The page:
Hadrian and Royce are your typical contrasting teammates. They have different personalities, yet they seem to mesh well. They come from different paths in life – and histories that we do no know of yet – but somehow their paths have led them together. Basic formula, but it’s how Michael carries it out that doesn’t make it feel generic. The bond between these two men and this friendship they have – which more than just businessman – is felt immediately. These contracting personality, the unknown history and their deep friendship, make it feel like something is being set up for later on in the series, where one of their pasts will come to light, and it will cause some major type of conflict between the two that will put their friendship to the test.

Another two characters I would like to point out is Myron and Prince Alric. Myron is sweet, lovable old-man who has the enthusiasm of a kid going to Disney Land and seeing Minnie Mouse for the first time (or maybe going on a carousel is more appropriate?). He has one scene with a tree that I found to be particularly emotional and moving. Prince Alric, as the story went on, seemed to go through a coming-of-age story as a side dish to the main focus of this book. I thought added some nice, extra depth to the story, but his story also set the foundation of what seems to be the overall plot of the series.

In the background of story with Riyria, we learn about the history of Avryn and the world of Elan. How the Old Empire once fell, and there are now three political parties all trying to gain control. As time goes on, this background history that was being built up and told, becomes more and more prevalent to this book and what seems to be the series as a whole.

While I have just read the first book, I get the feeling that this is going to be an episodic type of epic fantasy. Meaning, each book will have a focus on some type of ‘quest’, but it will also be pushing forward the overarching story of the series at the same time.

I must also mention that what I found most impressive was how easy a read this was. This is an epic fantasy – no arguing there. Tons of different places, huge map, deep history, many named characters (with a glossary in the back) , and a complex plot. Yet the way it was written, reading this was effortless and I got to focus solely on story. Compliments again to Michael’s writing.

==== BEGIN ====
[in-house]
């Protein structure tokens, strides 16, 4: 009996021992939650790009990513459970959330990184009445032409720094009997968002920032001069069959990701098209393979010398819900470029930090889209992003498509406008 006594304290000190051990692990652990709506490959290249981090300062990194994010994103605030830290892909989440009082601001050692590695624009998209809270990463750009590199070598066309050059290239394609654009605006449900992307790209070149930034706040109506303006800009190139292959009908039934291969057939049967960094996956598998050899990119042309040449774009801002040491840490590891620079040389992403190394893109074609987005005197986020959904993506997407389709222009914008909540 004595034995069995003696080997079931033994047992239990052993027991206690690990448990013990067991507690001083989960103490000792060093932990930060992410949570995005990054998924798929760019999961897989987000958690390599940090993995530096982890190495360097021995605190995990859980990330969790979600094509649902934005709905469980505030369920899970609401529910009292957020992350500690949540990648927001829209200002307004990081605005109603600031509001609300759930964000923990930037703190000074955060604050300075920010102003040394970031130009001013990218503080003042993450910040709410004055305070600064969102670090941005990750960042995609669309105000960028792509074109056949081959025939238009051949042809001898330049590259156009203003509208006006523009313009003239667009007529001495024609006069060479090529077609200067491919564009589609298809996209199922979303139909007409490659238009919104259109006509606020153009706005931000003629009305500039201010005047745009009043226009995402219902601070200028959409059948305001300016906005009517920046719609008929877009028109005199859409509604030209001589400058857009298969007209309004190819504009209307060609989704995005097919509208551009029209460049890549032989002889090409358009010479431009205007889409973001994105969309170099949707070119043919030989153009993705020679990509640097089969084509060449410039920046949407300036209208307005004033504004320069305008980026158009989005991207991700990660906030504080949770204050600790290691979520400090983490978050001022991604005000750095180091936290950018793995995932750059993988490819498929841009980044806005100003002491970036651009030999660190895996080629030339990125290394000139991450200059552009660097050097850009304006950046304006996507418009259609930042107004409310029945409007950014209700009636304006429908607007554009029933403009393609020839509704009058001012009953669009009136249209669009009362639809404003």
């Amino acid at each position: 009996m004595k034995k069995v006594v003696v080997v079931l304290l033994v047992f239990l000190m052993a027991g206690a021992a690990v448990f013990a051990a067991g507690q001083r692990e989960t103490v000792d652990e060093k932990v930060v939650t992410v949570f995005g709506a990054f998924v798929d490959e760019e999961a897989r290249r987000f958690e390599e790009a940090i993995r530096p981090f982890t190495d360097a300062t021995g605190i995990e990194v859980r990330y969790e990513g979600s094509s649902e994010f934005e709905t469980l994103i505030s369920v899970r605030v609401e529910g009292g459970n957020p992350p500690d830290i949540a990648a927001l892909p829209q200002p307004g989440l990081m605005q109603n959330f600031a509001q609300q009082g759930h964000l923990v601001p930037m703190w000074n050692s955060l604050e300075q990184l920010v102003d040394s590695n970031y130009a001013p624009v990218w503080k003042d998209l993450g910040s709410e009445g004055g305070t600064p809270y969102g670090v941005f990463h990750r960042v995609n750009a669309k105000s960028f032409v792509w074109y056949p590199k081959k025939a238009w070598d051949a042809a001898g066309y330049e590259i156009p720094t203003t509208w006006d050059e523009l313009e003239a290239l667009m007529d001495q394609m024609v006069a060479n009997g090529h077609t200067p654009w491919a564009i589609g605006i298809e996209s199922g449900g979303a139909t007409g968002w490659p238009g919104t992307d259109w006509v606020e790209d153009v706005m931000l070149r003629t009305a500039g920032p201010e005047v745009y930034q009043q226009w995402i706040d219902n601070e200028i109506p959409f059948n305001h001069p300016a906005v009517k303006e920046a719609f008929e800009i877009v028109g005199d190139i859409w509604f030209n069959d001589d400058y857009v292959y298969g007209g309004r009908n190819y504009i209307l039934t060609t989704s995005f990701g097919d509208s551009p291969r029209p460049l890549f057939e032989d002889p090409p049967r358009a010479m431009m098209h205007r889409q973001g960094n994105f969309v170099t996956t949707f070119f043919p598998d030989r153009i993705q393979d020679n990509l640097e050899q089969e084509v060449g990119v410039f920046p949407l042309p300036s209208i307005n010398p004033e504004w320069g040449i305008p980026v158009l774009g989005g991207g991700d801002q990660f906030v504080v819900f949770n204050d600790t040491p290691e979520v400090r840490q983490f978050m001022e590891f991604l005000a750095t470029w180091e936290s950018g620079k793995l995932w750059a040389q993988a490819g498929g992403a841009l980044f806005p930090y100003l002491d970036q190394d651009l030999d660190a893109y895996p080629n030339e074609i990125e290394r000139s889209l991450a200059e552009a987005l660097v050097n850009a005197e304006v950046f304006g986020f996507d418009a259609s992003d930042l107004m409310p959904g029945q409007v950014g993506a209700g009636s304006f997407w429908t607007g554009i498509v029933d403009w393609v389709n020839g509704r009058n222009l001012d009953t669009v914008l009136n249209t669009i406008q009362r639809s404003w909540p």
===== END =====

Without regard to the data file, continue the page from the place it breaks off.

I had always heard the Riyria Revelations were a fun a series, and I completely agree. Reading this book, time just flew by. The pages kept on turning and I was done before I knew it! There is humor, action (some pretty good sword fights), and the story is always moving forward. Great plot for the book, and I went back and forth between who-done-it multiple times. I get the sense seeds are being laid down for the stuff about the Old Empire to take off, and I’m excited to see where this series goes.

And oh yeah, I hate dwarves!

4/5 Rating

-DJ

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7 thoughts on “Book Review: Crown Conspiracy (Theft of Swords: Part 1 of 2) by Michael J. Sullivan

  1. Leona says:

    I am looking forward to reading the Riyria books! Mike Sullivan’s books are my newest discovery 🙂

    Liked by 1 person

    • Michael is an amazing writer!(I read all these straight through last month) What have you read by him?

      I started reading the Riyria Revelations right after I finished the Broken Empire. Revelations is more a ‘fun’ series, but because of having spent all that time with Jorg, the whole first book I kept expecting something just horrific to happen.

      Like

  2. I love Sullivan’s works, especially his Riyria books. It’s definitely a more traditional jaunt, but I also appreciate the series for its familiarity and for being more down to earth. And the conclusion to this series was mind blowing!

    Liked by 1 person

  3. I’m so glad to hear be doesn’t go overboard with the world building. I’ve been wanting to read this one.

    Liked by 1 person